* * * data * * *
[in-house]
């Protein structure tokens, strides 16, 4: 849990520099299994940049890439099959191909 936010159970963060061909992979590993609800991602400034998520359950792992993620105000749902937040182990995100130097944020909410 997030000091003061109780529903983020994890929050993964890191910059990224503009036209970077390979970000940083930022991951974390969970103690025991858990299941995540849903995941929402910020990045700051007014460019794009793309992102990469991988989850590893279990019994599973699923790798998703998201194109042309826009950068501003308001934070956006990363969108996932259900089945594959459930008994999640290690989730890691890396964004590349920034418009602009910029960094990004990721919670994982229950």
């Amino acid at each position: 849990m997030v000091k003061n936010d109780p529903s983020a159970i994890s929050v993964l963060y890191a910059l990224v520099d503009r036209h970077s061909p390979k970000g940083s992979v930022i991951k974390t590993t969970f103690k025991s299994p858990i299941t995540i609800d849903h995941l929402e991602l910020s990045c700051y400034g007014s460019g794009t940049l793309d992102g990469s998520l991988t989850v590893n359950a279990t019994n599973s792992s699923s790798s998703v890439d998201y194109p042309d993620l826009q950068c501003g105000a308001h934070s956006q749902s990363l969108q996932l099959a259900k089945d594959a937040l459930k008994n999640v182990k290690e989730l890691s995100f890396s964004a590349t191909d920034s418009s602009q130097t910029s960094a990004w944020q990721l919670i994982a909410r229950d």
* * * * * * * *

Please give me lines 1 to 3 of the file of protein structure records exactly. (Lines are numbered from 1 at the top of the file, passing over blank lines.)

[in-house]
């Protein structure tokens, strides 16, 4: 849990520099299994940049890439099959191909 936010159970963060061909992979590993609800991602400034998520359950792992993620105000749902937040182990995100130097944020909410 997030000091003061109780529903983020994890929050993964890191910059990224503009036209970077390979970000940083930022991951974390969970103690025991858990299941995540849903995941929402910020990045700051007014460019794009793309992102990469991988989850590893279990019994599973699923790798998703998201194109042309826009950068501003308001934070956006990363969108996932259900089945594959459930008994999640290690989730890691890396964004590349920034418009602009910029960094990004990721919670994982229950």
């Amino acid at each position: 849990m997030v000091k003061n936010d109780p529903s983020a159970i994890s929050v993964l963060y890191a910059l990224v520099d503009r036209h970077s061909p390979k970000g940083s992979v930022i991951k974390t590993t969970f103690k025991s299994p858990i299941t995540i609800d849903h995941l929402e991602l910020s990045c700051y400034g007014s460019g794009t940049l793309d992102g990469s998520l991988t989850v590893n359950a279990t019994n599973s792992s699923s790798s998703v890439d998201y194109p042309d993620l826009q950068c501003g105000a308001h934070s956006q749902s990363l969108q996932l099959a259900k089945d594959a937040l459930k008994n999640v182990k290690e989730l890691s995100f890396s964004a590349t191909d920034s418009s602009q130097t910029s960094a990004w944020q990721l919670i994982a909410r229950d």